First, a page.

Electrek Green Energy Brief: A daily technical, financial, and political review/analysis of important green energy news.
Today in EGEB, a new comprehensive wind report from Europe. Auto emissions talks stall out between California and federal officials. A report details the lobbying history of a current EPA administrator. Ford will power a number of plants and buildings with 100 percent renewable energy.
European wind advocacy group WindEurope just release a new report, Wind energy in Europe in 2018. The report offers a wide view of wind power on the continent over the past year. And the numbers could be positive or negative, depending on how you view them.
On one hand, 2018 was a record year for new wind capacity financed in Europe. 16.7 gigawatts worth of projects reached Final Investment Decision in future capacity. Of this future capacity, 12.5 GW is in onshore wind, and 4.2 GW is in offshore wind.
Wind energy now accounts for 18.4 percent of the EU’s total installed power generation capacity. The EU also installed more wind energy capacity than any other form of electricity generation in 2018.
Also, wind and solar saw more than 18 GW of new capacity installed in 2018, while new natural gas and coal installations didn’t even reach 1 GW. The WindEurope graphic below reveals the considerable progress of wind (and solar) power over the past decade in total capacity.
On the other hand, 2018 was the lowest year for new onshore wind installations in a decade. New offshore installations were down 16 percent since last year, and total wind capacity installations were down 32 percent from 2017.
The report also notes that 14 countries had no new wind installations at all in 2018, and 12 of those nations are EU-28 Member States.
California is one of a number of states at odds with a Trump administration’s proposal to freeze fuel efficiency standards after 2020. The state is also seeking the authority to enact its own stricter rules. But at this point, a resolution still seems far off.
The California Air Resources Board (CARB) has met with officials from the White House, the EPA, and the transportation department on the matter. But those talks have ended, as Reuters reports.
Nothing substantial came of recent discussions according to CARB spokesman Stanley Young, who said,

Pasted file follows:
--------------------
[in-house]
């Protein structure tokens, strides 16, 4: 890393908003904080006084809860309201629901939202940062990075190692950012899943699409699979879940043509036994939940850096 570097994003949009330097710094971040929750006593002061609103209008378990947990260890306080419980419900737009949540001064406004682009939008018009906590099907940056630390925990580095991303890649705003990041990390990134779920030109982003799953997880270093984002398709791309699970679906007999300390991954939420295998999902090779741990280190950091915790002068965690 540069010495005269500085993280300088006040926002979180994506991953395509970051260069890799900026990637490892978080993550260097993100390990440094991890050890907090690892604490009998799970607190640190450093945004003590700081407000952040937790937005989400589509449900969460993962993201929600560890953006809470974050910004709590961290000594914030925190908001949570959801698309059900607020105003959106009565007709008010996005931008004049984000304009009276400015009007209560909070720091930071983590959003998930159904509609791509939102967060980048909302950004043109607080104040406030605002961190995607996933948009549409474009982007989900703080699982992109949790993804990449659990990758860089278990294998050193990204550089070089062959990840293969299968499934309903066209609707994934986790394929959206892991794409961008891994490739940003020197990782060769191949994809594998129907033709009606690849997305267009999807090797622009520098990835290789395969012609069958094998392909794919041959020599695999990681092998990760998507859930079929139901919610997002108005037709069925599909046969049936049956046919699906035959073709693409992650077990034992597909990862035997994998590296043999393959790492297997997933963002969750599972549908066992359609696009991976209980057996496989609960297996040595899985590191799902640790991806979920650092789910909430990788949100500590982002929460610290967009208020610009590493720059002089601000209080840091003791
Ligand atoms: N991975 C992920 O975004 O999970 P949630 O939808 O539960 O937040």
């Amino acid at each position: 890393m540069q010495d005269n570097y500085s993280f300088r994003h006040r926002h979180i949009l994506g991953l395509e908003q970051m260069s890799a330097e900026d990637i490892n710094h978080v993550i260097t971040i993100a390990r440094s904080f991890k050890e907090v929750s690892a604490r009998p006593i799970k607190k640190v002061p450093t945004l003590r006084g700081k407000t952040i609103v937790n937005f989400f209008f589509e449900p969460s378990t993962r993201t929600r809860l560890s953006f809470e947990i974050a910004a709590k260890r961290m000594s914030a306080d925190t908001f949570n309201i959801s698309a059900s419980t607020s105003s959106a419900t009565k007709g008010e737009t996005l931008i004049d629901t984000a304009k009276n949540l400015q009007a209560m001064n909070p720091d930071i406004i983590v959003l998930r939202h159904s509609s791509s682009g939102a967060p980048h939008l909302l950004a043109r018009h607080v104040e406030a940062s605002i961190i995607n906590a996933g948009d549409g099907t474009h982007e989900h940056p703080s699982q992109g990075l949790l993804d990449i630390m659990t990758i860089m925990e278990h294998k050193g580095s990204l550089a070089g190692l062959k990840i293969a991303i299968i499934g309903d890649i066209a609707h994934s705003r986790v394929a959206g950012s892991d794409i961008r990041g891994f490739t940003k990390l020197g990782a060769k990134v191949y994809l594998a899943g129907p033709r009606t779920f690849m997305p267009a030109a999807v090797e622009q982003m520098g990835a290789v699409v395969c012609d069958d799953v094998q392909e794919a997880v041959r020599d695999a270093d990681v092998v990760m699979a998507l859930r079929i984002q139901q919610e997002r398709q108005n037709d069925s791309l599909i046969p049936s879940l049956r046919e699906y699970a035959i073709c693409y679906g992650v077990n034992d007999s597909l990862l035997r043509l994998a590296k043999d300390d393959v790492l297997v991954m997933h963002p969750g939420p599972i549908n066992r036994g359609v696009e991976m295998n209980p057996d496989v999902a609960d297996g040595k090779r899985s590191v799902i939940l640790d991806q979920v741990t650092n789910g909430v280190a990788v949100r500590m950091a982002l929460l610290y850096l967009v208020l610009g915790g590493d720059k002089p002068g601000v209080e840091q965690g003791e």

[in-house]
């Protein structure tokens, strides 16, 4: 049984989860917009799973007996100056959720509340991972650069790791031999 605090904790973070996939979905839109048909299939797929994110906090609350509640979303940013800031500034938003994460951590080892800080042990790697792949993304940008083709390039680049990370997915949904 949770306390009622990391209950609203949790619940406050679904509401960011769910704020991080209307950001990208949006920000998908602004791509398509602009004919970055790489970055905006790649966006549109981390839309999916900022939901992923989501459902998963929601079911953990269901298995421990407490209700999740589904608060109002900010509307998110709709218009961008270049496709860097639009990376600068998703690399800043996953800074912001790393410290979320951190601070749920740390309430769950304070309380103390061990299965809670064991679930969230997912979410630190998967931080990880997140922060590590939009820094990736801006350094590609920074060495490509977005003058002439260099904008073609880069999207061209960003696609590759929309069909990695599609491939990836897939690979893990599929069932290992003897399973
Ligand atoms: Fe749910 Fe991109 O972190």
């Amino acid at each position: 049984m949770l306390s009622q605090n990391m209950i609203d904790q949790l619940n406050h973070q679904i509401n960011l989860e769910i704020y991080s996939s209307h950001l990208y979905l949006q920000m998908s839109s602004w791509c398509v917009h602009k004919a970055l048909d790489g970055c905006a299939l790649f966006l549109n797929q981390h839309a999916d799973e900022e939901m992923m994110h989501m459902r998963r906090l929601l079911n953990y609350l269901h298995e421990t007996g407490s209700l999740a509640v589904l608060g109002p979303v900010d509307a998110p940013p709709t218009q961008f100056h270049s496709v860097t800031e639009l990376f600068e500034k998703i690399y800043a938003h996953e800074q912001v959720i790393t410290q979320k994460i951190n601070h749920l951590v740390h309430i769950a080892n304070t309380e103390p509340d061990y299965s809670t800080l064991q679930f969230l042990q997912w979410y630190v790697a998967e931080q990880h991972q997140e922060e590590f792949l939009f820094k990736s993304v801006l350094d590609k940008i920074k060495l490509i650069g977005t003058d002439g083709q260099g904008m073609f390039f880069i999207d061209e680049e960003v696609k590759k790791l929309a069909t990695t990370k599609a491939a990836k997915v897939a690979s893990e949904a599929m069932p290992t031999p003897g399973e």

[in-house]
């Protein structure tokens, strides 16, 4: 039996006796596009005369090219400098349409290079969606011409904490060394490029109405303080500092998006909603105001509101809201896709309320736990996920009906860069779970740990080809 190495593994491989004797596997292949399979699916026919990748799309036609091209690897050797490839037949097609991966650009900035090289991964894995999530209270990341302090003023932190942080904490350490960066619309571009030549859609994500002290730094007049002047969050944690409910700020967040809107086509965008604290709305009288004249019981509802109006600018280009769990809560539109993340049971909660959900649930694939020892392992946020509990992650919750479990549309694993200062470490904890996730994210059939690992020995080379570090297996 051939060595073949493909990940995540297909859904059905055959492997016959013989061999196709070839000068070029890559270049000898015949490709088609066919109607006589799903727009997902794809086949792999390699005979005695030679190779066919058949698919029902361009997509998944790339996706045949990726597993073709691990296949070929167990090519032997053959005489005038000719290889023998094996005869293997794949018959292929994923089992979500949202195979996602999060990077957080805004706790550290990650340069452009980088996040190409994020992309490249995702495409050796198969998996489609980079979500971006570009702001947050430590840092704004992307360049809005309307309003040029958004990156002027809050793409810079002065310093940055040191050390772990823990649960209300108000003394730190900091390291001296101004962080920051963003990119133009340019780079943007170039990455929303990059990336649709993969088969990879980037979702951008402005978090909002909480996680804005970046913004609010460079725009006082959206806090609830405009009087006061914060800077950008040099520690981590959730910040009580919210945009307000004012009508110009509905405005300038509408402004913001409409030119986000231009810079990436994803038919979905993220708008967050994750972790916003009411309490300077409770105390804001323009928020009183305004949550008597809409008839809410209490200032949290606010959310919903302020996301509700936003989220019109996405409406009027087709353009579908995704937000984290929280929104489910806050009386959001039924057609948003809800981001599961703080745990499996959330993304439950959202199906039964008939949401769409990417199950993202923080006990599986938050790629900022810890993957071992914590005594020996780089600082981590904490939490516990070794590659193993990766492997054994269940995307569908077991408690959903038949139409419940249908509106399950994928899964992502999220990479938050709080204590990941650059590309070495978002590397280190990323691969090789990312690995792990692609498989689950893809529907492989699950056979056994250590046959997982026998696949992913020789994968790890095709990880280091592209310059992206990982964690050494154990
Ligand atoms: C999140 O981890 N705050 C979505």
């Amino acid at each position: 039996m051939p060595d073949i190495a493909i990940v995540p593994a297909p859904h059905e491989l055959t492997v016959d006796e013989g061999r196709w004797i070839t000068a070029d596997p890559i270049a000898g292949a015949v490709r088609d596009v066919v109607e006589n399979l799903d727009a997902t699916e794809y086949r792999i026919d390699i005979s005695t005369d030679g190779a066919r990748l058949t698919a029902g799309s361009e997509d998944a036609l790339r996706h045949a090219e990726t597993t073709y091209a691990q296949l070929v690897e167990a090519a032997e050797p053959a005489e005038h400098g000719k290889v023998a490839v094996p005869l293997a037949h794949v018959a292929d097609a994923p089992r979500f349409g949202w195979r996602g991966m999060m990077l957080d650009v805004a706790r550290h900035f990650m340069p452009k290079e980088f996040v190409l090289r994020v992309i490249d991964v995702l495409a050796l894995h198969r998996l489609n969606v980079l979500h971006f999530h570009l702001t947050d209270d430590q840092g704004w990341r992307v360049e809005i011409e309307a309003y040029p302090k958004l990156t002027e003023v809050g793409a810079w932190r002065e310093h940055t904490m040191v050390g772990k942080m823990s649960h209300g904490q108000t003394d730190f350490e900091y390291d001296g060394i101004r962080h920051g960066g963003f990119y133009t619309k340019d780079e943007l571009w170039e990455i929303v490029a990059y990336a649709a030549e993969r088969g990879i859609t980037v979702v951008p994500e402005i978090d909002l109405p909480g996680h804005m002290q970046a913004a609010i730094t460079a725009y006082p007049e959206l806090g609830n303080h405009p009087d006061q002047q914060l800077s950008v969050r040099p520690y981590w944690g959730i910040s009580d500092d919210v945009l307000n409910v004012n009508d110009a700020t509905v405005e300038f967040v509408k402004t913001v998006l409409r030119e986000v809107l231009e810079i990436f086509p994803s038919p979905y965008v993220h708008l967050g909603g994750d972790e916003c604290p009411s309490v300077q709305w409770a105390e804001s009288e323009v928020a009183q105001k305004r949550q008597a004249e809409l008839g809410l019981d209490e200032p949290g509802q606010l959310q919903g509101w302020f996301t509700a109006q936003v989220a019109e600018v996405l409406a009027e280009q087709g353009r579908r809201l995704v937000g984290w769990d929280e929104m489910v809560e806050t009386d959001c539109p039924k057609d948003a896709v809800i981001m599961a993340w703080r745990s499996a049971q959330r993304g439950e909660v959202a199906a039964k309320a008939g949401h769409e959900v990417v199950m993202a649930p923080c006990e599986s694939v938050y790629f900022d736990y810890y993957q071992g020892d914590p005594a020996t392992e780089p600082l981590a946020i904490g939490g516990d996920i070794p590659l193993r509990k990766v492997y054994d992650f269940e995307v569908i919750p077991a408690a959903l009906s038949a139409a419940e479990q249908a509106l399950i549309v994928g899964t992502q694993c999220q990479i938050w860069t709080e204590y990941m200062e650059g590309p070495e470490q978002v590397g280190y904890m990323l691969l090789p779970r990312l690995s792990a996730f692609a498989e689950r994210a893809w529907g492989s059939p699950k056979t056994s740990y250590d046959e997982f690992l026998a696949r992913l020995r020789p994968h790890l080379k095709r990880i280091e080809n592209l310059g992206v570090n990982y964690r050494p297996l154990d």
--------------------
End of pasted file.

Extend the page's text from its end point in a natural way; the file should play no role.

“The administration broke off communications before Christmas and never responded to our suggested areas of compromise — or offered any compromise proposal at all. We concluded at that point that they were never serious about negotiating.”
It’s unclear what will happen next. But the existing proposal plans to cap fuel economy requirements around a fleet average of 37 mpg starting in 2020. Obama administration rules called for automakers to reach a 54.5 mpg average by 2025 as a move to both improve fuel economy and reduce greenhouse gas emissions.
Bill Wehrum was formerly a utility lobbyist before joining the EPA under Trump as an assistant administrator. That’s no secret. But a new report from Politico reveals “the nation’s biggest coal-burning power companies” paid Werhum’s former firm “millions of dollars to fight a wide range of Obama-era environmental rules.”
“Twenty-five power companies and six industry trade groups agreed to pay the firm a total of $8.2 million in 2017 alone,” the report notes. Utility companies Duke Energy, Southern Co., and AEP were all major contributors to the firm.
Documents show Wehrum met with power industry clients in 2017 “to lay out a road map for attacking the very policies he now oversees.”
Ford Gets Wind
The automaker will purchase about 500,000 megawatt-hours of wind power from DTE Energy Co.’s MIGreenPower program. Ford’s global director of energy and technology George Andraos said in a statement,
“Ford supports the implementation of renewable energy where the project can be tied to the customer’s facility, either directly or through the local distribution utility, and we believe that supports local jobs, improves the local environment and adds resiliency to the local grid.”
Crain’s reports that Ford will reveal “a new global carbon reduction strategy that will focus on renewable energy” this June.
This year, Ford announced it will release electric versions of all its cars in Europe going forward, though those options may include hybrids. The automaker is also rumored to be interested in Volkswagen’s MEB electric platform. Ford and Volkswagen recently announced an “alliance” which may eventually involve autonomous and electric cars.